Levy on cigarettes in next budget, says Dr Sultan

SAPM says delay in tax implementation causing loss of Rs38 billion annually

Our Correspondent May 13, 2021
Special Assistant to Prime Minister on National Health Services, Regulations and Coordination Dr Faisal Sultan at a media briefing in Islamabad, on May 3, 2021. SCREENGRAB


The government is all set to implement a health levy on cigarettes from the coming fiscal year to discourage smoking, boost revenues and reduce the number of non-communicable diseases caused by the use of tobacco like cancer, diabetes and stroke.

Special Assistant to Prime Minister on Public Health, Dr Faisal Sultan, said that his ministry was working to incorporate the health levy bill on cigarettes into the upcoming Finance Bill to implement it across the country.

He said the health levy on cigarettes should have been implemented from the previous fiscal year after the federal cabinet approved the health levy in June 2019, but this could not happen owing to a number of reasons and administrative shortcomings. The federal cabinet approval is yet to be implemented.

"This delay in implementation of the health levy is causing a loss of around Rs38 billion annually to the national exchequer because of the lower tax collection."

The special assistant has vowed not to accept pressure from any influential industry to further delay the imposition of the levy, adding that the levy would help collect additional billions of rupees in taxes that would go a long way towards improving the health infrastructure of the country.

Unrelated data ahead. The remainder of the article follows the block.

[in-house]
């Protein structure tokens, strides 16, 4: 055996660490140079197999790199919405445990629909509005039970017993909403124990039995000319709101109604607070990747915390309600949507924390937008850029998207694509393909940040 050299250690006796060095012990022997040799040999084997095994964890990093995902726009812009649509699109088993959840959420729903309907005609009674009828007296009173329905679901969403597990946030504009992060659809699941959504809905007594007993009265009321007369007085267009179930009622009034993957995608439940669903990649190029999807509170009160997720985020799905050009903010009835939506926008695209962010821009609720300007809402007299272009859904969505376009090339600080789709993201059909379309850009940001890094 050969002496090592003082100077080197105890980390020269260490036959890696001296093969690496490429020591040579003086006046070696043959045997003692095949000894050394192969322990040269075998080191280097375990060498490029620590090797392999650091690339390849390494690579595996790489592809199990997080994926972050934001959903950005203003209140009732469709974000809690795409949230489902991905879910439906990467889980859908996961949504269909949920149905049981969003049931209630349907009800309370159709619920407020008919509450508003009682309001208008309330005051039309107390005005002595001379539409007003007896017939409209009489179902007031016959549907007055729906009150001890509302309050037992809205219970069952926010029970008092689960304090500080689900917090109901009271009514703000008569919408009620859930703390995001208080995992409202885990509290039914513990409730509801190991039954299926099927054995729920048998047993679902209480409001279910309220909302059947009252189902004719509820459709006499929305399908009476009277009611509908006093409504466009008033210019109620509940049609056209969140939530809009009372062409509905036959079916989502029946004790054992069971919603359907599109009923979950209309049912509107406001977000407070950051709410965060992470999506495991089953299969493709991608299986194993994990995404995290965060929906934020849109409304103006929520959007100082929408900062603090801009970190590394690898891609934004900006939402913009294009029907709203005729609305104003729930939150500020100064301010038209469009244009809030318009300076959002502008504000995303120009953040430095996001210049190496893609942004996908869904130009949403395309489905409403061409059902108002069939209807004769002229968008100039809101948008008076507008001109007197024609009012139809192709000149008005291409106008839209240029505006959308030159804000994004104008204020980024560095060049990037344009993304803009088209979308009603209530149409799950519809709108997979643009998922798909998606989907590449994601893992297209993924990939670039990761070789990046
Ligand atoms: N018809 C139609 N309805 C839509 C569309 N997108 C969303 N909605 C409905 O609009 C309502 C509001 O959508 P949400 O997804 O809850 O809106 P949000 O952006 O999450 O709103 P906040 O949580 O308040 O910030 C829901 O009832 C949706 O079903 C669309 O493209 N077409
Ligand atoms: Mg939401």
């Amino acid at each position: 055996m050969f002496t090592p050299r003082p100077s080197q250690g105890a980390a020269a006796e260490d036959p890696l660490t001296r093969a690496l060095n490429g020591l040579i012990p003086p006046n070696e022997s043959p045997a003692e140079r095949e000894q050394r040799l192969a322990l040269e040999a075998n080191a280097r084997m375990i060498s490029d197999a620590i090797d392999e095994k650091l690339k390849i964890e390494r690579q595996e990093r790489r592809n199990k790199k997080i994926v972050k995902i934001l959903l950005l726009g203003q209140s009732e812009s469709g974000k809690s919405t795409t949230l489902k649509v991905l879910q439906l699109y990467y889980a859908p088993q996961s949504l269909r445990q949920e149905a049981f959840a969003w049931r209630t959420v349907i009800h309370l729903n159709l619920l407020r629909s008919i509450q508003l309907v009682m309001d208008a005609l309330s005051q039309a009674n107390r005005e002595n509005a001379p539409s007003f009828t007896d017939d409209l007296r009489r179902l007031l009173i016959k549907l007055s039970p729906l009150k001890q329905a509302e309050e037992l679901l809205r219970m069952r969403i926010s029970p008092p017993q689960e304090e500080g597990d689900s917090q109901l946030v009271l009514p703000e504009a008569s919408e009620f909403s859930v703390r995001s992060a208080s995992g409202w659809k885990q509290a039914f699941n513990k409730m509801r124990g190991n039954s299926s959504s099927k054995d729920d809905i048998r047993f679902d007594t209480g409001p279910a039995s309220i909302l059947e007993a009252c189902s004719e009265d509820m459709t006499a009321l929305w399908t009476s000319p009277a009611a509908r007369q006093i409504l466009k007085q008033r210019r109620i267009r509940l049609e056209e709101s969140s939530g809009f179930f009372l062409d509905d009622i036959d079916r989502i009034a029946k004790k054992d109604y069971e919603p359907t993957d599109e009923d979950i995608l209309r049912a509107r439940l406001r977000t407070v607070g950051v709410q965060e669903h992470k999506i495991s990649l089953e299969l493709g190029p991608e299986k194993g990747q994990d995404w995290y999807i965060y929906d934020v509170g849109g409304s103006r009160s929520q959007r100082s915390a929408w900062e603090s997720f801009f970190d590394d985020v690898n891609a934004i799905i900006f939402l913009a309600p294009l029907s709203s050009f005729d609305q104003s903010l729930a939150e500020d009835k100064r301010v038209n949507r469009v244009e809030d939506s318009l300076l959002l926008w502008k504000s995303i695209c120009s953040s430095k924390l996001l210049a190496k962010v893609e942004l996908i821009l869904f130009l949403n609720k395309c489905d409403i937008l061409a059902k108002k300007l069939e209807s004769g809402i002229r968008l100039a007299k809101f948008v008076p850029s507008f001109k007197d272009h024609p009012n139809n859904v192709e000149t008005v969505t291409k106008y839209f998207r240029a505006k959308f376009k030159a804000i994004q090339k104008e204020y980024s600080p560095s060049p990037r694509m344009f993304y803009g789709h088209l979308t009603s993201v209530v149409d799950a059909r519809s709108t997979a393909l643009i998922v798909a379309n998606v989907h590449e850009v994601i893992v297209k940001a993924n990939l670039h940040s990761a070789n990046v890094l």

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In a letter written to the finance ministry, Dr Sultan emphasised upon the need to charge Rs10 per pack of 20 cigarettes as a health tax on tobacco and one rupee per 250ml on carbonated drinks as approved by the federal cabinet decision in a meeting held on June 18, 2019.

He said non-communicable diseases like heart disease, stroke, cancer, diabetes and chronic lung disease were collectively responsible for almost 68 per cent of all deaths in Pakistan.

Dr Sultan added that Pakistan is obligated to reduce one-third premature mortality from these diseases which is mainly caused by use of tobacco by 2030 as part of its targets set in Sustainable Development Goals (SDGs), he said.

He said the government could achieve the goal by resorting to stringent measures to reduce tobacco consumption among the people especially youth through imposition of the health tax. Officials in the Ministry of National Health Services said that they have yet to hear from the Finance Ministry on the Health Levy Bill.

The imposition of health tax on tobacco and sugary drinks as per the federal cabinet decision will act as a catalyst to reduce these non-communicable diseases in the country, he said in the letter.

The letter went on to state that this measure would also help boost revenues generated from tobacco.

Published in The Express Tribune, May 13th, 2021.


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